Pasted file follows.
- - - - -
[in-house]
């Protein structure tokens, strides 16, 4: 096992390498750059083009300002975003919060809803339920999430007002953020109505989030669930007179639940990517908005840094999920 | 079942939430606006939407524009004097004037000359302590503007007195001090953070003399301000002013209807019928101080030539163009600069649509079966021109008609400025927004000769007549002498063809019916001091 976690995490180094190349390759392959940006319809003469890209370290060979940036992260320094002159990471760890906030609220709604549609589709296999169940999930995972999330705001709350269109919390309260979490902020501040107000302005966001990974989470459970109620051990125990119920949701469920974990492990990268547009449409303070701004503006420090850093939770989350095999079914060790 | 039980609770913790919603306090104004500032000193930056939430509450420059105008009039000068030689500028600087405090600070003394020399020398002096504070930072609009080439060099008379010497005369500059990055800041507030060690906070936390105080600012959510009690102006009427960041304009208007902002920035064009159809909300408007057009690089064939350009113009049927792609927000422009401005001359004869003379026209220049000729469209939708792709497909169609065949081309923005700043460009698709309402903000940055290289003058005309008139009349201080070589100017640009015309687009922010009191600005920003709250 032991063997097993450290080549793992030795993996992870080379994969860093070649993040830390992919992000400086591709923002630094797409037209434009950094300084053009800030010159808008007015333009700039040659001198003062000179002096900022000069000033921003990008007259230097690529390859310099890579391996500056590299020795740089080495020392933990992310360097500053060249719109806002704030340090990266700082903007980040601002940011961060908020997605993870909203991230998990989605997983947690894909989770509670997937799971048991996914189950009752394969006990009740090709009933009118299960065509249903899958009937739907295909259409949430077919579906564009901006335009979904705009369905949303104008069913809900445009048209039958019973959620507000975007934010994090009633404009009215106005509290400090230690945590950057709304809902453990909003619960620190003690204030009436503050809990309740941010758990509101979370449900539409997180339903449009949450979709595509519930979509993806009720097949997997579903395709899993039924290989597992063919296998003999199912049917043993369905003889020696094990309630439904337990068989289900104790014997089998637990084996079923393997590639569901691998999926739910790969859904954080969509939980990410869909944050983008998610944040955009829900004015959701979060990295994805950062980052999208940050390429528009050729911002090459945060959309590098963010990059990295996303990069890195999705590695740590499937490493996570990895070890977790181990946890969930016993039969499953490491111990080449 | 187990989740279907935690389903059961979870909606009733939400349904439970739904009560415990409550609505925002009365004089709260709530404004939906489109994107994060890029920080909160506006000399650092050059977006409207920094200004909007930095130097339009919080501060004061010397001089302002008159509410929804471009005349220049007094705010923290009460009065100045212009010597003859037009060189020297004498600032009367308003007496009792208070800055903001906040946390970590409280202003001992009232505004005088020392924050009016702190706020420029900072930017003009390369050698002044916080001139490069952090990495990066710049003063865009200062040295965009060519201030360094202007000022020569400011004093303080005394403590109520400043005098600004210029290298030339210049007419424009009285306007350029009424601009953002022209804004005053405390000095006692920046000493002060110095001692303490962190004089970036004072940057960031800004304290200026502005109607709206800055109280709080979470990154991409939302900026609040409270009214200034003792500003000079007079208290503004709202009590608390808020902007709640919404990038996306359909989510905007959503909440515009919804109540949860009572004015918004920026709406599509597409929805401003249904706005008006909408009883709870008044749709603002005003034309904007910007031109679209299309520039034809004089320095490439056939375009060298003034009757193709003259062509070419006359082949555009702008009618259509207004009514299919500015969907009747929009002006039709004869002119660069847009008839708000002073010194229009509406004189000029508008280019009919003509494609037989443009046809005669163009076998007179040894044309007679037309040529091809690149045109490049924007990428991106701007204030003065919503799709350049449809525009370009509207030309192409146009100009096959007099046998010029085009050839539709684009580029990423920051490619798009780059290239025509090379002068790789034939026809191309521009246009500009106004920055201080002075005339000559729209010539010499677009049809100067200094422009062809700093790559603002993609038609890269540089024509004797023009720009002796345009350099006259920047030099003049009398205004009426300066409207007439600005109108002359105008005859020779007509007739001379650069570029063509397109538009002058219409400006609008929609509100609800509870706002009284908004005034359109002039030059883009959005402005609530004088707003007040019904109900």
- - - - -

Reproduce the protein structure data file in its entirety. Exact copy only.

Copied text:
[in-house]
């Protein structure tokens, strides 16, 4: 096992390498750059083009300002975003919060809803339920999430007002953020109505989030669930007179639940990517908005840094999920 | 079942939430606006939407524009004097004037000359302590503007007195001090953070003399301000002013209807019928101080030539163009600069649509079966021109008609400025927004000769007549002498063809019916001091 976690995490180094190349390759392959940006319809003469890209370290060979940036992260320094002159990471760890906030609220709604549609589709296999169940999930995972999330705001709350269109919390309260979490902020501040107000302005966001990974989470459970109620051990125990119920949701469920974990492990990268547009449409303070701004503006420090850093939770989350095999079914060790 | 039980609770913790919603306090104004500032000193930056939430509450420059105008009039000068030689500028600087405090600070003394020399020398002096504070930072609009080439060099008379010497005369500059990055800041507030060690906070936390105080600012959510009690102006009427960041304009208007902002920035064009159809909300408007057009690089064939350009113009049927792609927000422009401005001359004869003379026209220049000729469209939708792709497909169609065949081309923005700043460009698709309402903000940055290289003058005309008139009349201080070589100017640009015309687009922010009191600005920003709250 032991063997097993450290080549793992030795993996992870080379994969860093070649993040830390992919992000400086591709923002630094797409037209434009950094300084053009800030010159808008007015333009700039040659001198003062000179002096900022000069000033921003990008007259230097690529390859310099890579391996500056590299020795740089080495020392933990992310360097500053060249719109806002704030340090990266700082903007980040601002940011961060908020997605993870909203991230998990989605997983947690894909989770509670997937799971048991996914189950009752394969006990009740090709009933009118299960065509249903899958009937739907295909259409949430077919579906564009901006335009979904705009369905949303104008069913809900445009048209039958019973959620507000975007934010994090009633404009009215106005509290400090230690945590950057709304809902453990909003619960620190003690204030009436503050809990309740941010758990509101979370449900539409997180339903449009949450979709595509519930979509993806009720097949997997579903395709899993039924290989597992063919296998003999199912049917043993369905003889020696094990309630439904337990068989289900104790014997089998637990084996079923393997590639569901691998999926739910790969859904954080969509939980990410869909944050983008998610944040955009829900004015959701979060990295994805950062980052999208940050390429528009050729911002090459945060959309590098963010990059990295996303990069890195999705590695740590499937490493996570990895070890977790181990946890969930016993039969499953490491111990080449 | 187990989740279907935690389903059961979870909606009733939400349904439970739904009560415990409550609505925002009365004089709260709530404004939906489109994107994060890029920080909160506006000399650092050059977006409207920094200004909007930095130097339009919080501060004061010397001089302002008159509410929804471009005349220049007094705010923290009460009065100045212009010597003859037009060189020297004498600032009367308003007496009792208070800055903001906040946390970590409280202003001992009232505004005088020392924050009016702190706020420029900072930017003009390369050698002044916080001139490069952090990495990066710049003063865009200062040295965009060519201030360094202007000022020569400011004093303080005394403590109520400043005098600004210029290298030339210049007419424009009285306007350029009424601009953002022209804004005053405390000095006692920046000493002060110095001692303490962190004089970036004072940057960031800004304290200026502005109607709206800055109280709080979470990154991409939302900026609040409270009214200034003792500003000079007079208290503004709202009590608390808020902007709640919404990038996306359909989510905007959503909440515009919804109540949860009572004015918004920026709406599509597409929805401003249904706005008006909408009883709870008044749709603002005003034309904007910007031109679209299309520039034809004089320095490439056939375009060298003034009757193709003259062509070419006359082949555009702008009618259509207004009514299919500015969907009747929009002006039709004869002119660069847009008839708000002073010194229009509406004189000029508008280019009919003509494609037989443009046809005669163009076998007179040894044309007679037309040529091809690149045109490049924007990428991106701007204030003065919503799709350049449809525009370009509207030309192409146009100009096959007099046998010029085009050839539709684009580029990423920051490619798009780059290239025509090379002068790789034939026809191309521009246009500009106004920055201080002075005339000559729209010539010499677009049809100067200094422009062809700093790559603002993609038609890269540089024509004797023009720009002796345009350099006259920047030099003049009398205004009426300066409207007439600005109108002359105008005859020779007509007739001379650069570029063509397109538009002058219409400006609008929609509100609800509870706002009284908004005034359109002039030059883009959005402005609530004088707003007040019904109900």